South Africa’s proposed switch to universal health coverage – known as the National Health Insurance (NHI) program – will be managed in a fiscally responsible way, a senior presidential aide told Reuters, forecasting the landmark reform would cost the state $2.2 billion per year by 2025/26. Meanwhile President Cyril Ramaphosa stressed in the National Assembly yesterday that the NHI comes with several benefits to South Africa.
The NHI program, which will be debated in parliament soon, is one of the country’s biggest policy changes since white minority rule ended in 1994.
With the economy struggling, some opposition politicians and analysts have questioned its affordability.
Responding to that concern, Olive Shisana – a special advisor to President Cyril Ramaphosa – said the program would be phased in over a number of years.
“This government is not going to do something that will collapse the economy,” she told Reuters in an interview.
“(The plan) is for gradual, incremental implementation in a fiscally responsible manner.”
Expenditure for NHI in the current fiscal year, which began on April 1, is budgeted at around 2 billion rand.
Shisana said this would rise to around 33 billion rand ($2.2 billion) in the 2025/26 fiscal year.
NHI is designed to improve the quality of public health services and change the way private companies in the sector can operate.
Fewer than 20% of South Africa’s 58 million people can afford private healthcare, while a majority of poor black people queue at understaffed state hospitals short of equipment.
To keep costs within budget, Shisana said the government would initially focus on a set of targeted interventions. Those could include hiring more doctors and improving hospital infrastructure in the public system.
At a later stage, the government is considering extending a medicine distribution program for chronic diseases and rolling out a payment system for general practitioners based on the number of patients they serve and the health conditions in which they operate.
When the program is fully launched, at a date yet to be determined, private medical insurance schemes won’t be allowed to cover services reimbursed by a central NHI Fund. Private hospitals and clinics will accredit with the fund.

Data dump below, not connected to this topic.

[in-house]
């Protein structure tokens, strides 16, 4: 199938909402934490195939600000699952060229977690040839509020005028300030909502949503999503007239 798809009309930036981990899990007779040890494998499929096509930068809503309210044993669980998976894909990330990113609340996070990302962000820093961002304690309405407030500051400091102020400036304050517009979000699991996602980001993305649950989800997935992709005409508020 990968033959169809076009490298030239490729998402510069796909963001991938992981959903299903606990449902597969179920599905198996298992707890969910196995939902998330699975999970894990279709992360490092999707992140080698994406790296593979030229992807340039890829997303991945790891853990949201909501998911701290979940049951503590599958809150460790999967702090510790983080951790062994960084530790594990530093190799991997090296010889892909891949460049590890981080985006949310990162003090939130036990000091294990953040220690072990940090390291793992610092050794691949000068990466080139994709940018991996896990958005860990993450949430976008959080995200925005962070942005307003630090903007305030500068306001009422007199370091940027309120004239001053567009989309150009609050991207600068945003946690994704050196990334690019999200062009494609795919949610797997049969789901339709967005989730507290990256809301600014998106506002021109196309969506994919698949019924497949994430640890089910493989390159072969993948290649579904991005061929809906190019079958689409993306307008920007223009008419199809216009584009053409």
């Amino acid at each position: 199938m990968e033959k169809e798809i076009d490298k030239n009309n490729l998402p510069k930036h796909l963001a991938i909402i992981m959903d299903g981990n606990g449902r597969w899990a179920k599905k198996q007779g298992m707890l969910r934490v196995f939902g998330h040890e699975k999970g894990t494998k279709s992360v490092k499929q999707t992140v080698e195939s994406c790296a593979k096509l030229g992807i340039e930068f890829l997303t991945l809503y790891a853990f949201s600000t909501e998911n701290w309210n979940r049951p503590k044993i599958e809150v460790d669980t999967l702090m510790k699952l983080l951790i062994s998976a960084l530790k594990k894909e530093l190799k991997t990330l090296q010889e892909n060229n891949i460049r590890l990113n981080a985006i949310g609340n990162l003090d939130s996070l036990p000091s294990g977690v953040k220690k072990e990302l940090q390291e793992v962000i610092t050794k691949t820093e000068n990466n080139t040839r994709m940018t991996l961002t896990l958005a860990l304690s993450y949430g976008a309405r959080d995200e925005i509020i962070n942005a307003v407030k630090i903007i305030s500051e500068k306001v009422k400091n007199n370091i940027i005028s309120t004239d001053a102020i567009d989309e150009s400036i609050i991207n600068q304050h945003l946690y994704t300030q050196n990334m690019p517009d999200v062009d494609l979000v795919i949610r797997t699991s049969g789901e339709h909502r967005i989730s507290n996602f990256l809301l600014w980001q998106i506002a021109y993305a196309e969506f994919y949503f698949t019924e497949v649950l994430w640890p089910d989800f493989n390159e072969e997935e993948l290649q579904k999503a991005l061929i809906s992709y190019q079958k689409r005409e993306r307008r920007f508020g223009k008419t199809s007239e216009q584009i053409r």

While it all sounds good, Alex van den Heever, a professor at the University of the Witwatersrand who specializes in health, claims Shisana’s assumptions on spending would not stretch to universal coverage.
“NHI envisages a shift to centralized medical cover, 30 billion rand won’t buy you that,” van den Heever said.
He estimated a full-scale rollout of NHI would involve raising tax revenue upwards of 3% of gross domestic product, or well over 100 billion rand.
The government introduced NHI legislation to parliament this month, but lawmakers have yet to debate the proposals.
Yesterday President Ramaphosa pointed out the benefits, saying: “The NHI will increase the resources available to hire more health workers, thus reducing waiting times at clinics and hospitals.
“Contracting health professionals from the private sector into NHI will increase access to the services of doctors, specialists, dentists, physiotherapists, psychologists and others.
“Through the more efficient allocation of health resources, NHI will improve access to medicines and equipment, reduce drug stock-outs and improve maintenance of facilities.”
The President said the NHI Fund will separate the purchase of health services from the delivery of services, thereby increasing value for money.
He said this will help to ensure that funds, staff, medicine and equipment are more fairly distributed.
“It will help improve efficiency, transparency and accountability.
“As we have done before with all major policy interventions since 1994, we will ensure effective consultation and engagement across society at all stages of this process.”
The President said once passed into law, the NHI Bill will go a long way towards achieving universal quality health coverage.
South Africa is confronting severe inequality, where around R250 billion is spent on the 16% of the population who have access to private health care, while only R220 billion goes towards health care for the rest of the population.
“There are those who say we must leave things as they are.
“We are called upon to retain an unjust system that deprives the majority of South Africans access to the doctors, specialists and allied health professionals that are supposed to serve only a few to the exclusion of the rest.
“To this we say ‘No’. This is unfair, inefficient and unsustainable,” President Ramaphosa said.
He said the country has enough resources to give every man, woman and child health care, “but we refuse because we want to promote the interests of a few to the detriment of the rest”.
“We shall change this.”
Sources: SAnews.gov.za and Reuters (Reporting by Alexander Winning; editing by John Stonestreet)